This lemony red lentil soup recipe takes plain lentils to the next level. Make it once and you’ll be hooked!
Red lentil soup is good on its own, but cooking the tomatoes correctly and adding fresh lemon juice at the end takes it from “this is good soup,” to “Wow, this soup is amazing!”
In fact, adding fresh lemon juice (or any acid) at the end of the cooking process is a secret chef’s trick that makes any soup recipe better.
My fiance’s dad is from Pakistan, and he’s been showing me traditional ways of making Indian and Pakistani dishes. Red lentil soup is one of his staples and we love it.
Plus, it’s easy! The flavor from the onion, tomatoes, and spices is wonderful. I added the grated carrot because I had some carrots we needed to use and it turned out amazing.
Traditional red lentil soup with lemon is super easy to make, the key to getting it right is in the cooking process and following the steps exactly as written.
- extra virgin olive oil
- 1 white or yellow onion
- 1-2 medium carrots
- 2 Roma tomatoes or grape tomatoes (any tomatoes can work)
- 2 fresh garlic cloves
- ground cumin
- chicken stock or veggie stock (homemade or store-bought; water can work, too)
- red lentils
- 1-2 fresh lemons (zest and juice)
- salt & pepper
- fresh cilantro (or other fresh herbs like parsley or chives if you don’t like cilantro)
- whole cumin seeds; dry toasted or toasted in a little ghee
- a drizzle of extra virgin olive oil
All of the garnishes are optional and recommended.
See recipe card for quantities.
How to Make Red Lentil Soup
- Heat the olive oil in a large pot, then cook the onions, carrot & tomatoes until the oil takes on the red color of the tomatoes.
- Add in the garlic and cumin and cook for a few minutes until the garlic is fragrant.
- Quickly rinse the lentils (I’ve forgotten to do this and it’s OK), then add them with the liquid and salt to the pot.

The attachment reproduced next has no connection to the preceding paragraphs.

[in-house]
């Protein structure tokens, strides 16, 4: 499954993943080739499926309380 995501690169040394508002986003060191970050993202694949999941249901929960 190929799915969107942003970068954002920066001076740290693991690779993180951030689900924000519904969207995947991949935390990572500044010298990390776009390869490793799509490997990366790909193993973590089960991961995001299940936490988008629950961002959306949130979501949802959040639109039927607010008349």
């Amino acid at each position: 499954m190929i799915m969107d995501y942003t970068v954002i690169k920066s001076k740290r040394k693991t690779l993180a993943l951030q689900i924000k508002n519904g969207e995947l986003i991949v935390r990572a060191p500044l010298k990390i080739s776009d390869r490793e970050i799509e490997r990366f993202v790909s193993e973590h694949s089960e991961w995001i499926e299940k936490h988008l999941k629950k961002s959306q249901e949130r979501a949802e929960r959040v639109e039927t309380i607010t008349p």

- Simmer for 30 minutes until the lentils are soft. No need to blend as red lentils break down pretty easily. Although, you can blend it with an immersion blender if you’d like.
- Turn off the heat and stir in the lemon zest and juice.
- Garnish as desired and enjoy!
Key Tips to Get It Right
Here are the key steps to making red lentil soup just right.
- Cook the tomatoes with the sauteed onion until the oil takes on the red color of the tomatoes. Fresh tomatoes are perfect here, finely chop them and use the juices and all. My fiance usually uses Roma tomatoes, but I’ve also used grape tomatoes and vine tomatoes. If the tomatoes don’t look great at your store, 1 cup of crushed plain tomatoes from a can will work, too.
- The fresh lemon really makes the dish so don’t skip it. Always use fresh lemon juice.
- Toast whole cumin seeds to garnish the soup. You can dry-toast the cumin seeds or toast them in ghee, both are great options. You can skip this step if you don’t have whole cumin seeds, but I highly recommend trying it—it’s wonderful!
Lentil soup is great any time of year, but it’s especially good in the cooler months. It’s similar to my easy lentil soup recipe, which is a base lentil soup recipe that you can use any type of lentils to make.
Substitutions & Variations
This recipe is perfect as written, but you can change it up if you need to.
- Lentils – Red lentils generally cook faster than green or black lentils. If you use another type of lentil here, simmer the soup until the lentils are soft, up to 2 hours. You may also need to add more liquid if you simmer it longer. You don’t need to soak lentils, but it’s a good idea to quickly rinse them (see FAQs below for more).
- Carrot – The carrot is optional and a great way to get more veggies into your food. I like to freshly grate it on a box grater. You can also dice or mince it. I would avoid pre-shredded carrots because they’re dehydrated and the texture isn’t great. You can leave out the carrot entirely if that works better for you.
- Liquid – You need 6 cups of the liquid total to make this soup. You can use any stock you have on hand to make lentil soup. You can also use all water if that’s what you have. I generally use 4 cups of homemade vegetable stock or chicken stock (homemade or store-bought) plus 2 cups of water. The last time I bought veggie stock in a box I didn’t love it, but the “Better Than Bullion” brand veggie base is actually pretty good! You can find it at most stores and they don’t add a bunch of unhealthy ingredients. You simply combine it with hot water to make veggies stock; use it according to the instructions on the jar.
- Spicy – If you want a spicy soup, go ahead and add a minced jalapeno or Fresno pepper to the onion and tomato mixture. Cooking peppers in oil make your whole dish spicy.